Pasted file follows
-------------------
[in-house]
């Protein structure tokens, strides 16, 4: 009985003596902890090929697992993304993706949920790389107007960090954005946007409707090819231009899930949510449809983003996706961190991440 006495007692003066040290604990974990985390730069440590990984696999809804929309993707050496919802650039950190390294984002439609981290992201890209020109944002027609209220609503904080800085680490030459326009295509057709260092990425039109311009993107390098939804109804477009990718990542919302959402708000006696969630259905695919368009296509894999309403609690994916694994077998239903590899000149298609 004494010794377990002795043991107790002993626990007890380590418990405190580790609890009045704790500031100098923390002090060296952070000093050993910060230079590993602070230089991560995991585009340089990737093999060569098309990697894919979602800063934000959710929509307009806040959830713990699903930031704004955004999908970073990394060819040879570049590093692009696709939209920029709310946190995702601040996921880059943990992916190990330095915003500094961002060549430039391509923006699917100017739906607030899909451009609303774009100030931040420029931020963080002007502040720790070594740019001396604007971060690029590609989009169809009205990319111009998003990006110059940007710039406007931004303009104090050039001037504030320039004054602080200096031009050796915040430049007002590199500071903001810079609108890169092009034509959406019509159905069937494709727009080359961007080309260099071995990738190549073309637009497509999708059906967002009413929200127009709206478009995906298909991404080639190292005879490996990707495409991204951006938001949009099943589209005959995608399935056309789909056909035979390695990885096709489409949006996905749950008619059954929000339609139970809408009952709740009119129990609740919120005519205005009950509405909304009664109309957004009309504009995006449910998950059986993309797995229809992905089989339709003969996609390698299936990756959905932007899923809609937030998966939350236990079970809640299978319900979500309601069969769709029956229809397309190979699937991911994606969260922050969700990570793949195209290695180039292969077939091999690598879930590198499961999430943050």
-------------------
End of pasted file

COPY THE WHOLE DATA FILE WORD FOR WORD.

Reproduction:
[in-house]
């Protein structure tokens, strides 16, 4: 009985003596902890090929697992993304993706949920790389107007960090954005946007409707090819231009899930949510449809983003996706961190991440 006495007692003066040290604990974990985390730069440590990984696999809804929309993707050496919802650039950190390294984002439609981290992201890209020109944002027609209220609503904080800085680490030459326009295509057709260092990425039109311009993107390098939804109804477009990718990542919302959402708000006696969630259905695919368009296509894999309403609690994916694994077998239903590899000149298609 004494010794377990002795043991107790002993626990007890380590418990405190580790609890009045704790500031100098923390002090060296952070000093050993910060230079590993602070230089991560995991585009340089990737093999060569098309990697894919979602800063934000959710929509307009806040959830713990699903930031704004955004999908970073990394060819040879570049590093692009696709939209920029709310946190995702601040996921880059943990992916190990330095915003500094961002060549430039391509923006699917100017739906607030899909451009609303774009100030931040420029931020963080002007502040720790070594740019001396604007971060690029590609989009169809009205990319111009998003990006110059940007710039406007931004303009104090050039001037504030320039004054602080200096031009050796915040430049007002590199500071903001810079609108890169092009034509959406019509159905069937494709727009080359961007080309260099071995990738190549073309637009497509999708059906967002009413929200127009709206478009995906298909991404080639190292005879490996990707495409991204951006938001949009099943589209005959995608399935056309789909056909035979390695990885096709489409949006996905749950008619059954929000339609139970809408009952709740009119129990609740919120005519205005009950509405909304009664109309957004009309504009995006449910998950059986993309797995229809992905089989339709003969996609390698299936990756959905932007899923809609937030998966939350236990079970809640299978319900979500309601069969769709029956229809397309190979699937991911994606969260922050969700990570793949195209290695180039292969077939091999690598879930590198499961999430943050």